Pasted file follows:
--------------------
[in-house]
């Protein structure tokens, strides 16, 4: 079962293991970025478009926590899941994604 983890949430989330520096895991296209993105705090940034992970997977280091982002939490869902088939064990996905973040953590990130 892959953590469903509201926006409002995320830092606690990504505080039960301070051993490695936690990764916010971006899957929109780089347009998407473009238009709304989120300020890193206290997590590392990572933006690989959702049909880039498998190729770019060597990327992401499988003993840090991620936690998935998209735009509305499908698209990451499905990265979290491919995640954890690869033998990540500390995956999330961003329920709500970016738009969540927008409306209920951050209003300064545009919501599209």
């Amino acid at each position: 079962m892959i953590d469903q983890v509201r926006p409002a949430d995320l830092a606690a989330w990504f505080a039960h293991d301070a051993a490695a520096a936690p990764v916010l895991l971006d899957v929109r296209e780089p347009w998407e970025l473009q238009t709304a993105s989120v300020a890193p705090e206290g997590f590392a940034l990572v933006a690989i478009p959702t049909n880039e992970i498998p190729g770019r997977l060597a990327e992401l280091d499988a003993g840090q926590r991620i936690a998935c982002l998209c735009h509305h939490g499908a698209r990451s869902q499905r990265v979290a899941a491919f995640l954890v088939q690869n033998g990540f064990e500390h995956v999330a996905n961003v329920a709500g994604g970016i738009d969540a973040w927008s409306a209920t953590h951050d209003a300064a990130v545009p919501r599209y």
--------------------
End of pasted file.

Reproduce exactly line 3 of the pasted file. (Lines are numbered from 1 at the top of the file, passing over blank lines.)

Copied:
């Amino acid at each position: 079962m892959i953590d469903q983890v509201r926006p409002a949430d995320l830092a606690a989330w990504f505080a039960h293991d301070a051993a490695a520096a936690p990764v916010l895991l971006d899957v929109r296209e780089p347009w998407e970025l473009q238009t709304a993105s989120v300020a890193p705090e206290g997590f590392a940034l990572v933006a690989i478009p959702t049909n880039e992970i498998p190729g770019r997977l060597a990327e992401l280091d499988a003993g840090q926590r991620i936690a998935c982002l998209c735009h509305h939490g499908a698209r990451s869902q499905r990265v979290a899941a491919f995640l954890v088939q690869n033998g990540f064990e500390h995956v999330a996905n961003v329920a709500g994604g970016i738009d969540a973040w927008s409306a209920t953590h951050d209003a300064a990130v545009p919501r599209y």